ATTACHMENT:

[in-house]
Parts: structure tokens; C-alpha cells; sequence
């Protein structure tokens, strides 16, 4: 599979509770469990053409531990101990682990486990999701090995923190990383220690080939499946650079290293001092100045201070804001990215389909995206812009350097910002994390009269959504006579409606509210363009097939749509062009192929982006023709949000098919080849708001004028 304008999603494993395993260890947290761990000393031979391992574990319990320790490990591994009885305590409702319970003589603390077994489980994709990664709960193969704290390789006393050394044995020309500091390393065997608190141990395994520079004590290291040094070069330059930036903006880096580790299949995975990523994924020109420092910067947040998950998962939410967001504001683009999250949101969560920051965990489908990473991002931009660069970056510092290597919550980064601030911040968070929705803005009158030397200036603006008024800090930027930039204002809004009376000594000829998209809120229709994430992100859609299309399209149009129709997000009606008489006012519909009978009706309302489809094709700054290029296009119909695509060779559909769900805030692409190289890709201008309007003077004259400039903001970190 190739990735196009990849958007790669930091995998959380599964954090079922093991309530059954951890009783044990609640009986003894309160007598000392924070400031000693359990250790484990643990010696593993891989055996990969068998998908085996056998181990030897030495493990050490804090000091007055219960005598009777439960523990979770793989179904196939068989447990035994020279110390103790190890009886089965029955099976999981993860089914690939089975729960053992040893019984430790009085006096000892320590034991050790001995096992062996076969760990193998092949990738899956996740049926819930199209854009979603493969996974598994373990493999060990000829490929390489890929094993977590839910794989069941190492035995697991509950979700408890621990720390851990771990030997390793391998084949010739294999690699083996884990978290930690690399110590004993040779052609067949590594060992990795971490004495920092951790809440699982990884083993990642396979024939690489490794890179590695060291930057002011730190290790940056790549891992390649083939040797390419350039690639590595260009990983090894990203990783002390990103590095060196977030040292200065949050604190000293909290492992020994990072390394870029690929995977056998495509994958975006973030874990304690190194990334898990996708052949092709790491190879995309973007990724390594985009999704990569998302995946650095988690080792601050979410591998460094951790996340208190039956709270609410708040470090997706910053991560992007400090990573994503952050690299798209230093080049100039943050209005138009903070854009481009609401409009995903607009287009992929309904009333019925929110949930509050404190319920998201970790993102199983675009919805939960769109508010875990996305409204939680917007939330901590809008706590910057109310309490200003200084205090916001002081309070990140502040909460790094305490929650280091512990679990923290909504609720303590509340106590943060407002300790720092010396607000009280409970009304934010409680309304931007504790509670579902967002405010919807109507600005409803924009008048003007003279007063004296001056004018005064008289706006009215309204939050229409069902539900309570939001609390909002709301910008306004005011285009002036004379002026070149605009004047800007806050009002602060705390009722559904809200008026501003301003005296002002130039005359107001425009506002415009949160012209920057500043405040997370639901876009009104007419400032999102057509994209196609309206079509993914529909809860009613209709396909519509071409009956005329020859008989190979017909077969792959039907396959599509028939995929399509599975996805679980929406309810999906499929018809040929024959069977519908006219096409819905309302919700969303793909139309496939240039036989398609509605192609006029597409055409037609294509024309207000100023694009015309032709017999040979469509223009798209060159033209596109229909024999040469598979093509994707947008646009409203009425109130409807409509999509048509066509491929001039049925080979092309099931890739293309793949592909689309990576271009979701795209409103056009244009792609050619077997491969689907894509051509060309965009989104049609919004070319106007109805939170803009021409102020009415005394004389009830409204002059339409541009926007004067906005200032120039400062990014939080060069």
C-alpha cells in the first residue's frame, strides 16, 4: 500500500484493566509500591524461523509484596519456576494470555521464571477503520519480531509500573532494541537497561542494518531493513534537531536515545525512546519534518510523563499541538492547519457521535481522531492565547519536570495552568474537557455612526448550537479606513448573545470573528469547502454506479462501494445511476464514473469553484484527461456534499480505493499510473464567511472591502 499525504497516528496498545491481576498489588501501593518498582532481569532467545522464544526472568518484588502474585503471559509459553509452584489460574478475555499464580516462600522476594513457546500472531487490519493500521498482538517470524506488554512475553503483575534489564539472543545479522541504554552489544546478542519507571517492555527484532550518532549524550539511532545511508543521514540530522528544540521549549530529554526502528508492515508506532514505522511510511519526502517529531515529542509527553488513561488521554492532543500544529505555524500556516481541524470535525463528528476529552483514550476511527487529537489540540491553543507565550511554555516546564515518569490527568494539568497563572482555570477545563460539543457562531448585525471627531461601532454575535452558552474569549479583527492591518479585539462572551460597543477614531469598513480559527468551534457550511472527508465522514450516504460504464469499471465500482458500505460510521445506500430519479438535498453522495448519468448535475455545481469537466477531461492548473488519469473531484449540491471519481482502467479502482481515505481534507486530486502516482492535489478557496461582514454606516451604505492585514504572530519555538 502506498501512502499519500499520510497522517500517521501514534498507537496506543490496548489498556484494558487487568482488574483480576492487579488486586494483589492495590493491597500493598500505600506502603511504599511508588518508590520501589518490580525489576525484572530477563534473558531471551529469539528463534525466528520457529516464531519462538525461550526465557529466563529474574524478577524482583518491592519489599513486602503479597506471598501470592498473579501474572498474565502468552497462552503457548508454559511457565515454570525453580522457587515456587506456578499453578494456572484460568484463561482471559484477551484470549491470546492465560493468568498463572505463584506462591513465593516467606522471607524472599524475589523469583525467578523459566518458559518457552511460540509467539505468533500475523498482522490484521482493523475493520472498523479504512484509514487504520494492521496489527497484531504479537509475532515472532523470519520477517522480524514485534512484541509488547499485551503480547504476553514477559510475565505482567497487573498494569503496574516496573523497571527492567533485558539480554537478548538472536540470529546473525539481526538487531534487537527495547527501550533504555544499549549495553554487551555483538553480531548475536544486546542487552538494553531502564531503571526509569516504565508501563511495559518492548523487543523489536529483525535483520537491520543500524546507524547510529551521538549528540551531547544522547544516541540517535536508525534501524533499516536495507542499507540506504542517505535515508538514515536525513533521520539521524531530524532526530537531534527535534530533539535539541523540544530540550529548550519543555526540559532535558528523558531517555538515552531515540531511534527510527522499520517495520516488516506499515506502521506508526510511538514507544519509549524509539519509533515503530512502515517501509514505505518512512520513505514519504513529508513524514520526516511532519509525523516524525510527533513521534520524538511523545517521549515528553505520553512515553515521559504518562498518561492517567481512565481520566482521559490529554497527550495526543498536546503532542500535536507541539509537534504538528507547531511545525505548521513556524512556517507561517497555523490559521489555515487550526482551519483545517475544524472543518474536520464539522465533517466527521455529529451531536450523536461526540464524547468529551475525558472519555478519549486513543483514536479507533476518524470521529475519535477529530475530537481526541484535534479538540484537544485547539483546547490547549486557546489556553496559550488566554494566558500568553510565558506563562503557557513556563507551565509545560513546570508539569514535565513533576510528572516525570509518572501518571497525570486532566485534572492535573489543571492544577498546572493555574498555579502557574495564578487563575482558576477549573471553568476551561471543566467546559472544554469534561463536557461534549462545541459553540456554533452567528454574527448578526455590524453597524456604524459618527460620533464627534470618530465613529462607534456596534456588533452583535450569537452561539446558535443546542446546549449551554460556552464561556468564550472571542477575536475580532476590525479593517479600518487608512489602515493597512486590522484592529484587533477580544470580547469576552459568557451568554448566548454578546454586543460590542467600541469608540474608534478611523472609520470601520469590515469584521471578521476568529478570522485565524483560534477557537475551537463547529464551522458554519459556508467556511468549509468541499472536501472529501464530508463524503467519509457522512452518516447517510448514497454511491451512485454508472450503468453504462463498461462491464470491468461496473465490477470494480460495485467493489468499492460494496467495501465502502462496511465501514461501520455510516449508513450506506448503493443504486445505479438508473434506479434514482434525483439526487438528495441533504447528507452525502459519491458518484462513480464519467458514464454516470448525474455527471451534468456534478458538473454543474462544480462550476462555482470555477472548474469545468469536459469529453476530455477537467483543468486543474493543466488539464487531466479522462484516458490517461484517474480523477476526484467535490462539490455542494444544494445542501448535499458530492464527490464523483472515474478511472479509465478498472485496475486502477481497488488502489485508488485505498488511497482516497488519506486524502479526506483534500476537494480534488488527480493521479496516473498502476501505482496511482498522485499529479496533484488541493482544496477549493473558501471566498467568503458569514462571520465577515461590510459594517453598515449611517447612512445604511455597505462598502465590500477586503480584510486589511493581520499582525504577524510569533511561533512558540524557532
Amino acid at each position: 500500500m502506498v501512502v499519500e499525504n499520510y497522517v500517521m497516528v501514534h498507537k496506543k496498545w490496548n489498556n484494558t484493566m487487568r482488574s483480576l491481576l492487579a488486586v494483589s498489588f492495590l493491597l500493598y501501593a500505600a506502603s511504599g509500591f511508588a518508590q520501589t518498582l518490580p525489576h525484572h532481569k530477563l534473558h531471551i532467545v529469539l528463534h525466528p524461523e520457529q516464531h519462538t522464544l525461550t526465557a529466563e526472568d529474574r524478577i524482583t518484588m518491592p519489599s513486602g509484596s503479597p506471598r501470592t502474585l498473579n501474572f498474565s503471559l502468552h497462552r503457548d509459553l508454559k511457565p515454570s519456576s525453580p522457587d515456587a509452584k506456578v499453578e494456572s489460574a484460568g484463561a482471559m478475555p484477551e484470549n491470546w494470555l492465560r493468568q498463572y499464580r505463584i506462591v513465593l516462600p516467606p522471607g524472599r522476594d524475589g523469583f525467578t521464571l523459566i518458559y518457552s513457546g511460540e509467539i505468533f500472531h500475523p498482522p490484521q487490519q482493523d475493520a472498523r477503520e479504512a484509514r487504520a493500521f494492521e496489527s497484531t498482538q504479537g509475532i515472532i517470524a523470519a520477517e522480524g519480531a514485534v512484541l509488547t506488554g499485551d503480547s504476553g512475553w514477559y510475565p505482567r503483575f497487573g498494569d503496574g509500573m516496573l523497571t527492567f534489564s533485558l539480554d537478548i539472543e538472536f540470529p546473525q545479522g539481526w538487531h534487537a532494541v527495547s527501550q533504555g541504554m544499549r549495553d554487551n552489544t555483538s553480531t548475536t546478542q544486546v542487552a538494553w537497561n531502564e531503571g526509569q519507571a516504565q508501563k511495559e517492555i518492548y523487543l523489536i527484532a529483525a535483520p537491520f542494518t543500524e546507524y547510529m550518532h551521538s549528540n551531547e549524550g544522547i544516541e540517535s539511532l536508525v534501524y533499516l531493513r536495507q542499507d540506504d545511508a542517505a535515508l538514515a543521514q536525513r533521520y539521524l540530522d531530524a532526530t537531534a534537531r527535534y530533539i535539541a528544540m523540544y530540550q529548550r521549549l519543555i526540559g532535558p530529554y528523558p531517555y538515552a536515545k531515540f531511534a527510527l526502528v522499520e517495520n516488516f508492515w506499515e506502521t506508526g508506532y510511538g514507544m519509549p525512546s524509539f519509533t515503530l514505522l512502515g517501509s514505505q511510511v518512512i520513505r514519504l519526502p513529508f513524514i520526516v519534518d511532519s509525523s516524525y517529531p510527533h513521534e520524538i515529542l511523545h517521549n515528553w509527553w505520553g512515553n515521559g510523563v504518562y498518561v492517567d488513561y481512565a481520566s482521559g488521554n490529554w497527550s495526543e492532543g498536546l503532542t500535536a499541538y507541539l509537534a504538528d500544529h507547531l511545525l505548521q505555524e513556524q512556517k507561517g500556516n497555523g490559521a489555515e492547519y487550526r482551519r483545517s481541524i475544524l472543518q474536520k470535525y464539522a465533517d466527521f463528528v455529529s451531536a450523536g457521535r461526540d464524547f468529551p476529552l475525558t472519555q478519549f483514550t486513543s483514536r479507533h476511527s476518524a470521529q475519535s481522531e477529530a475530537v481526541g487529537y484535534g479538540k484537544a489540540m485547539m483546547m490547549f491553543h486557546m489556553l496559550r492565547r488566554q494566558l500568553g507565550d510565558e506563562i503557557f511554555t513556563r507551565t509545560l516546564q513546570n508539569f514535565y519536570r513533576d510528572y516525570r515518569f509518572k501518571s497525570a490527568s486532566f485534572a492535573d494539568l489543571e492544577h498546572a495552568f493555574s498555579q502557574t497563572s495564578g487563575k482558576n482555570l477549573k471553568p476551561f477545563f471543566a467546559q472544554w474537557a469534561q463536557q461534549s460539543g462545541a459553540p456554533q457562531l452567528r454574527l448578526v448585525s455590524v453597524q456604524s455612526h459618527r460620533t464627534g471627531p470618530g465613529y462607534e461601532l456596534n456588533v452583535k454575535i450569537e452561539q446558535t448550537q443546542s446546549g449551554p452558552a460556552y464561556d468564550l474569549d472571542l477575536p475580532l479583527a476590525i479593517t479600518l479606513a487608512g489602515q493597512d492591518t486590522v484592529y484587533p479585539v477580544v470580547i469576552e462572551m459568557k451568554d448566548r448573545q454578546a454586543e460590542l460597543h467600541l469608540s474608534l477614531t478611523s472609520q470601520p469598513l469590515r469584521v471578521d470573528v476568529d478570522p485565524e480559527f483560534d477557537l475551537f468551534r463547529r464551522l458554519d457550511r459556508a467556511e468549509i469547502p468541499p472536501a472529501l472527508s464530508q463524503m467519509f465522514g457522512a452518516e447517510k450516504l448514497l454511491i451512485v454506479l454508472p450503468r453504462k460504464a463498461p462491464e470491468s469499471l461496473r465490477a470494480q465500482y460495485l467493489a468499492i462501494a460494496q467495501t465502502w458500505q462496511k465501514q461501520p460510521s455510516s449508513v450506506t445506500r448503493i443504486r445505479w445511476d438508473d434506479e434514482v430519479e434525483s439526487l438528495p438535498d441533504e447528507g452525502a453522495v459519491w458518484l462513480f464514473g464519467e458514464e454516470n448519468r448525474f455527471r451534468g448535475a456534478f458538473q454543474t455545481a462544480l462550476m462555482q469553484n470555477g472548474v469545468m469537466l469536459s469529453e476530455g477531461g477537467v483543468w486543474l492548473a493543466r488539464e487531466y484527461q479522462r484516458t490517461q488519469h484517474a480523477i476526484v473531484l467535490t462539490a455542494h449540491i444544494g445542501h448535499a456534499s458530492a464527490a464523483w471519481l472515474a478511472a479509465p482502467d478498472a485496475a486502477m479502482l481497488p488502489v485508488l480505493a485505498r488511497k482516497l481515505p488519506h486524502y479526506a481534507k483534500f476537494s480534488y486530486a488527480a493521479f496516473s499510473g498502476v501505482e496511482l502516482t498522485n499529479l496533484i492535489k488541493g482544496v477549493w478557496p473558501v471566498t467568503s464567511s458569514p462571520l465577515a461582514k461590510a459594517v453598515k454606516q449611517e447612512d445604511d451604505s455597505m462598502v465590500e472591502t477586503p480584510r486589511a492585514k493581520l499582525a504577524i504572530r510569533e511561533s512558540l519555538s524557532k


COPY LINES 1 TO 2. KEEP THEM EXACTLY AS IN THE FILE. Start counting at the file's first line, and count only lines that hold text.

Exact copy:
[in-house]
Parts: structure tokens; C-alpha cells; sequence